It was right then, at that very moment, that she began to be aware of a strange scraping noise. A noise that was coming from just outside the door of the cottage. Something seemed to be pulling on the door, trying to open it. Trying and then trying again, while the door squeaked and scraped and refused to budge.

The slightly crooked door had always been hard to open, and when you slammed it hard, as Cat certainly had when she came in, it took a good strong yank to get it started. Cat sat still as death, hugging her knees harder and harder, as the unseen hands tugged and pulled and tugged again. But then it began to give, scraping out slowly over the rough, rocky floor.

It scraped once more and suddenly it was open and there, standing in the doorway, was a very little boy. A ragged, filthy little boy no more than four or five years old was standing right there in her own secret, private grotto, staring at her with wide, frightened eyes.


the dirty little ragamuffin stared at Cat before he caught his breath in a strangled gasp and disappeared. He was there and then, almost in the blink of an eye, he wasn’t. Shocked, stunned, and strangely frightened, Cat sat as if turned to stone for long frozen seconds before she could even begin to think sensibly about what she had just seen.

Her first reaction, the weird feeling of fright, wasn’t sensible at all. There obviously wasn’t anything dangerous about a tiny little kid, even a ragged, dirty one. A little boy only a few years old wasn’t anything to be afraid of, of course. However, there was a lot to fear if he was from Okietown, because now that he’d discovered her grotto he’d probably tell everyone. Tell all the terrible thieving people in that awful place and ...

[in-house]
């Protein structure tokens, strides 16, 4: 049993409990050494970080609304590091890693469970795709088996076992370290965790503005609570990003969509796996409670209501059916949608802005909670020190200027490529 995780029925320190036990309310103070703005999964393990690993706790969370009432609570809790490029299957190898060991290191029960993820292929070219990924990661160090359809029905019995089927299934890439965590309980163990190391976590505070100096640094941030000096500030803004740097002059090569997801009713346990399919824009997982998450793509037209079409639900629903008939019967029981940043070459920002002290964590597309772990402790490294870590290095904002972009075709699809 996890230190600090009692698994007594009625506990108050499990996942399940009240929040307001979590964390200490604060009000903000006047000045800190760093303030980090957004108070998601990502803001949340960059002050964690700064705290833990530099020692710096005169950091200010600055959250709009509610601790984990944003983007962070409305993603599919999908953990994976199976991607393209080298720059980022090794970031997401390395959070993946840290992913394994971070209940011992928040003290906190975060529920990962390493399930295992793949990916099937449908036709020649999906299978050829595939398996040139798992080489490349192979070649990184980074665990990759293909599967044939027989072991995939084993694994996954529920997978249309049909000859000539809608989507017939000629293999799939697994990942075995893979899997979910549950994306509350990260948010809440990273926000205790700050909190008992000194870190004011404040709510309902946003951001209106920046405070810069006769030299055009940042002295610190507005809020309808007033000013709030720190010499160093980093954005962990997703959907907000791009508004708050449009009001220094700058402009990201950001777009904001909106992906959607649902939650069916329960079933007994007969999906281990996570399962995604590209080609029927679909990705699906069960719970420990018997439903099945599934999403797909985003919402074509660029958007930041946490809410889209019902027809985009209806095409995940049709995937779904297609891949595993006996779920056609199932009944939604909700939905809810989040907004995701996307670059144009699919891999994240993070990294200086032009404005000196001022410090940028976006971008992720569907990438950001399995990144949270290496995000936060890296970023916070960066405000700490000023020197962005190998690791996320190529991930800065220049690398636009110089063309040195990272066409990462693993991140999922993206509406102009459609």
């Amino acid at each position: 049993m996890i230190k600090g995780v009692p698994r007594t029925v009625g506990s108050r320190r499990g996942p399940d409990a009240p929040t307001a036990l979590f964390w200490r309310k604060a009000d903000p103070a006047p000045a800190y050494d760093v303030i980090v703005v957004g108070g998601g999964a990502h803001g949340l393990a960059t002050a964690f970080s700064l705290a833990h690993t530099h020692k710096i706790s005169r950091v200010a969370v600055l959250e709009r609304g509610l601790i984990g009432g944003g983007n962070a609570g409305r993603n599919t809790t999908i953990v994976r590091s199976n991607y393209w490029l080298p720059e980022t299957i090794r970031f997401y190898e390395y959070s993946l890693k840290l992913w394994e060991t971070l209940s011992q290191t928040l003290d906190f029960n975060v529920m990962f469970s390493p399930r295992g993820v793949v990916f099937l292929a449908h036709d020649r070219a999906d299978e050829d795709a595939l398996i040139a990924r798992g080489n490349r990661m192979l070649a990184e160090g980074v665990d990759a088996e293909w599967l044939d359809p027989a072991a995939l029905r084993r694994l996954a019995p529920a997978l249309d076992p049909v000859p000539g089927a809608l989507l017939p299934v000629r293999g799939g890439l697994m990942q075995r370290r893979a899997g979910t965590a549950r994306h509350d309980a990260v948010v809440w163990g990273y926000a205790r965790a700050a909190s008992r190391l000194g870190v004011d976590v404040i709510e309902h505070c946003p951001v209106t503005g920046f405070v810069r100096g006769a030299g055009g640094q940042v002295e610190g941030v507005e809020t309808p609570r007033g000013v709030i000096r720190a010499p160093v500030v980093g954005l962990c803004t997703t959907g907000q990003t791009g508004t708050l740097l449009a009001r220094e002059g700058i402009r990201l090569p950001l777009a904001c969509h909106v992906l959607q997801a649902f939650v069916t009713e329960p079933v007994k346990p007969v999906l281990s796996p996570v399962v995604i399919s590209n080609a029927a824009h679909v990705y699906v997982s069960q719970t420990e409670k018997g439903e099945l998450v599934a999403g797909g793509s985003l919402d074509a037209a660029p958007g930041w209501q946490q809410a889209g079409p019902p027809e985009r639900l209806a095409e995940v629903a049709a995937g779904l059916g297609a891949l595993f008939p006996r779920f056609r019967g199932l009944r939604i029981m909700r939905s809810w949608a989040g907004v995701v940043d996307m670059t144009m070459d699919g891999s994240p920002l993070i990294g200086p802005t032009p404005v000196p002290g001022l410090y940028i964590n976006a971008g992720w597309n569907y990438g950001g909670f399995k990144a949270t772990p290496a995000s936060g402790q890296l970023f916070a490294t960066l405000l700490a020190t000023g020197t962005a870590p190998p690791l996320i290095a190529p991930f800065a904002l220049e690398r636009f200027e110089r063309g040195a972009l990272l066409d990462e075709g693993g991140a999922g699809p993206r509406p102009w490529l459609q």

Suddenly coming to life, Cat came down from the ledge and across the cottage in one flying leap. She shot out the door, glanced quickly around the grotto, and then crawled frantically out through the tunnel. She ran downstream at first, pausing only when a boulder or bush or clump of saplings offered a possible hiding place. As she darted around boulders and pawed her way through bunches of underbrush, she finally calmed down enough to ask herself what she would do if she found him. What would she say and do if, rounding this next clump of saplings, she came face to face with the dirty little Okie trespasser?

At first she didn’t have any idea—but she soon came up with one. She would scare him. She’d grab him—shake him—yell at him—tell him that if he ever came back, if he ever told anybody she’d ...

That was about as far as her plans went, but as it turned out it didn’t matter anyway, because the little boy seemed to have vanished as if by magic. He wasn’t anywhere downstream, or upstream as far as the rapids. Nor was he still hidden somewhere around the grotto thicket, which she explored much more carefully when she finally returned to where the search had started.

BOOK: Cat Running
12.22Mb size Format: txt, pdf, ePub